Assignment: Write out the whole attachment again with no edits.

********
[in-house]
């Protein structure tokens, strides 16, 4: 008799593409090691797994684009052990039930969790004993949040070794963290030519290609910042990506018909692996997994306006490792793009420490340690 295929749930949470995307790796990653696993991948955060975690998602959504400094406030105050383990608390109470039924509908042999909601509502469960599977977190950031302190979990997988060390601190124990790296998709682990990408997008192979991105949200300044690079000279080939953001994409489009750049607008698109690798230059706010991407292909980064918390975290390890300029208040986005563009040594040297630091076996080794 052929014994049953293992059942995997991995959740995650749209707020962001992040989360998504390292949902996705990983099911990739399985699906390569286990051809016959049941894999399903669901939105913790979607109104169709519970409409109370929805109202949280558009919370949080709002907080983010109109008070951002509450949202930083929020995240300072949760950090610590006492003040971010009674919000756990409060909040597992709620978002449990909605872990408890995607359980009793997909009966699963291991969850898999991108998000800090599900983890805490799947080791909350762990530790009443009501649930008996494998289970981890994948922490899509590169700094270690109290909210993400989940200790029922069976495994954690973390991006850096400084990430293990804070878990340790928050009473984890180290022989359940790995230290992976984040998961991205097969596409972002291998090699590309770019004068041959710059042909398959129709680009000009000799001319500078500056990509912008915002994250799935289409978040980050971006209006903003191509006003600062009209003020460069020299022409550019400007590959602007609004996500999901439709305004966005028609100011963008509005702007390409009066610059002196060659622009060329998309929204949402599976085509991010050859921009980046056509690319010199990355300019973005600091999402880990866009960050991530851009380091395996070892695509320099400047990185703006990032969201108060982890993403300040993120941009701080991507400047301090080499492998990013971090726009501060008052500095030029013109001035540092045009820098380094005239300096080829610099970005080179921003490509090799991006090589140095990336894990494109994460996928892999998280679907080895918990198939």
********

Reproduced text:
[in-house]
């Protein structure tokens, strides 16, 4: 008799593409090691797994684009052990039930969790004993949040070794963290030519290609910042990506018909692996997994306006490792793009420490340690 295929749930949470995307790796990653696993991948955060975690998602959504400094406030105050383990608390109470039924509908042999909601509502469960599977977190950031302190979990997988060390601190124990790296998709682990990408997008192979991105949200300044690079000279080939953001994409489009750049607008698109690798230059706010991407292909980064918390975290390890300029208040986005563009040594040297630091076996080794 052929014994049953293992059942995997991995959740995650749209707020962001992040989360998504390292949902996705990983099911990739399985699906390569286990051809016959049941894999399903669901939105913790979607109104169709519970409409109370929805109202949280558009919370949080709002907080983010109109008070951002509450949202930083929020995240300072949760950090610590006492003040971010009674919000756990409060909040597992709620978002449990909605872990408890995607359980009793997909009966699963291991969850898999991108998000800090599900983890805490799947080791909350762990530790009443009501649930008996494998289970981890994948922490899509590169700094270690109290909210993400989940200790029922069976495994954690973390991006850096400084990430293990804070878990340790928050009473984890180290022989359940790995230290992976984040998961991205097969596409972002291998090699590309770019004068041959710059042909398959129709680009000009000799001319500078500056990509912008915002994250799935289409978040980050971006209006903003191509006003600062009209003020460069020299022409550019400007590959602007609004996500999901439709305004966005028609100011963008509005702007390409009066610059002196060659622009060329998309929204949402599976085509991010050859921009980046056509690319010199990355300019973005600091999402880990866009960050991530851009380091395996070892695509320099400047990185703006990032969201108060982890993403300040993120941009701080991507400047301090080499492998990013971090726009501060008052500095030029013109001035540092045009820098380094005239300096080829610099970005080179921003490509090799991006090589140095990336894990494109994460996928892999998280679907080895918990198939």